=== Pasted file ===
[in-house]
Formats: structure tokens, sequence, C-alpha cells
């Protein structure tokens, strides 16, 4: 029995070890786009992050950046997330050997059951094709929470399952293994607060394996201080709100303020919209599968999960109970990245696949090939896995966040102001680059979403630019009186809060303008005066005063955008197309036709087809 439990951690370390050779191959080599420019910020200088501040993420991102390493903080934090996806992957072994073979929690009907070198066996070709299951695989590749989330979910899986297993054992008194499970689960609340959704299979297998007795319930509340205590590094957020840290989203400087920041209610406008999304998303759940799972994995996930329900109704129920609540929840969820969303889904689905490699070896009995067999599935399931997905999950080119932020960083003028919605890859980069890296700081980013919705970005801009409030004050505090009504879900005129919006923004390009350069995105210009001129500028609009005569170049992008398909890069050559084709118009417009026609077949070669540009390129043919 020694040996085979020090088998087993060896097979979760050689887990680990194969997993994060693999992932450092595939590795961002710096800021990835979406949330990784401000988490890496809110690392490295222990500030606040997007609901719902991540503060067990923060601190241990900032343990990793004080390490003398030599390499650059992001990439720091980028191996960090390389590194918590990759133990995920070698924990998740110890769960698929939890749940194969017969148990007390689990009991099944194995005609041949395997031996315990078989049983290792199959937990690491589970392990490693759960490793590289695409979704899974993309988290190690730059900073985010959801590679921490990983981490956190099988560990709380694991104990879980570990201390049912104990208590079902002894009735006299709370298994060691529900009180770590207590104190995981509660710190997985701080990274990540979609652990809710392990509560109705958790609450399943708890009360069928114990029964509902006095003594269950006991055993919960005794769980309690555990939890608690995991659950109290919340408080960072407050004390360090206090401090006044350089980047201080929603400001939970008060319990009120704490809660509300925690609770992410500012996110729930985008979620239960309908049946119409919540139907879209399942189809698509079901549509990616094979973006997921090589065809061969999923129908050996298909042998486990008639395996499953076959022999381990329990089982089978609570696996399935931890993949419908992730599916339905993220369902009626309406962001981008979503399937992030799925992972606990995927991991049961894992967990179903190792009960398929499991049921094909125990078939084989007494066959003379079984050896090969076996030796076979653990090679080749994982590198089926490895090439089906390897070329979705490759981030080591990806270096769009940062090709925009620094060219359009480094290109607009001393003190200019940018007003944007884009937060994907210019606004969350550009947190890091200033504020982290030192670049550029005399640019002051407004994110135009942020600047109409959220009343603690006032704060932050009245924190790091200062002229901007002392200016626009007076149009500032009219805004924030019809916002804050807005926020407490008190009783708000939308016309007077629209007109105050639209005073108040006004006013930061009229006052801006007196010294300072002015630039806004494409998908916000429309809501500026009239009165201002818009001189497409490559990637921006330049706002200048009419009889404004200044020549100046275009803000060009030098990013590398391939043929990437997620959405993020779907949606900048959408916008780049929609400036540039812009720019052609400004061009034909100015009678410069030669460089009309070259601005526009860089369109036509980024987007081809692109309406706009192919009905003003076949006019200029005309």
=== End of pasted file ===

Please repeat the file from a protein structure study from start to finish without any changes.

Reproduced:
[in-house]
Formats: structure tokens, sequence, C-alpha cells
């Protein structure tokens, strides 16, 4: 029995070890786009992050950046997330050997059951094709929470399952293994607060394996201080709100303020919209599968999960109970990245696949090939896995966040102001680059979403630019009186809060303008005066005063955008197309036709087809 439990951690370390050779191959080599420019910020200088501040993420991102390493903080934090996806992957072994073979929690009907070198066996070709299951695989590749989330979910899986297993054992008194499970689960609340959704299979297998007795319930509340205590590094957020840290989203400087920041209610406008999304998303759940799972994995996930329900109704129920609540929840969820969303889904689905490699070896009995067999599935399931997905999950080119932020960083003028919605890859980069890296700081980013919705970005801009409030004050505090009504879900005129919006923004390009350069995105210009001129500028609009005569170049992008398909890069050559084709118009417009026609077949070669540009390129043919 020694040996085979020090088998087993060896097979979760050689887990680990194969997993994060693999992932450092595939590795961002710096800021990835979406949330990784401000988490890496809110690392490295222990500030606040997007609901719902991540503060067990923060601190241990900032343990990793004080390490003398030599390499650059992001990439720091980028191996960090390389590194918590990759133990995920070698924990998740110890769960698929939890749940194969017969148990007390689990009991099944194995005609041949395997031996315990078989049983290792199959937990690491589970392990490693759960490793590289695409979704899974993309988290190690730059900073985010959801590679921490990983981490956190099988560990709380694991104990879980570990201390049912104990208590079902002894009735006299709370298994060691529900009180770590207590104190995981509660710190997985701080990274990540979609652990809710392990509560109705958790609450399943708890009360069928114990029964509902006095003594269950006991055993919960005794769980309690555990939890608690995991659950109290919340408080960072407050004390360090206090401090006044350089980047201080929603400001939970008060319990009120704490809660509300925690609770992410500012996110729930985008979620239960309908049946119409919540139907879209399942189809698509079901549509990616094979973006997921090589065809061969999923129908050996298909042998486990008639395996499953076959022999381990329990089982089978609570696996399935931890993949419908992730599916339905993220369902009626309406962001981008979503399937992030799925992972606990995927991991049961894992967990179903190792009960398929499991049921094909125990078939084989007494066959003379079984050896090969076996030796076979653990090679080749994982590198089926490895090439089906390897070329979705490759981030080591990806270096769009940062090709925009620094060219359009480094290109607009001393003190200019940018007003944007884009937060994907210019606004969350550009947190890091200033504020982290030192670049550029005399640019002051407004994110135009942020600047109409959220009343603690006032704060932050009245924190790091200062002229901007002392200016626009007076149009500032009219805004924030019809916002804050807005926020407490008190009783708000939308016309007077629209007109105050639209005073108040006004006013930061009229006052801006007196010294300072002015630039806004494409998908916000429309809501500026009239009165201002818009001189497409490559990637921006330049706002200048009419009889404004200044020549100046275009803000060009030098990013590398391939043929990437997620959405993020779907949606900048959408916008780049929609400036540039812009720019052609400004061009034909100015009678410069030669460089009309070259601005526009860089369109036509980024987007081809692109309406706009192919009905003003076949006019200029005309």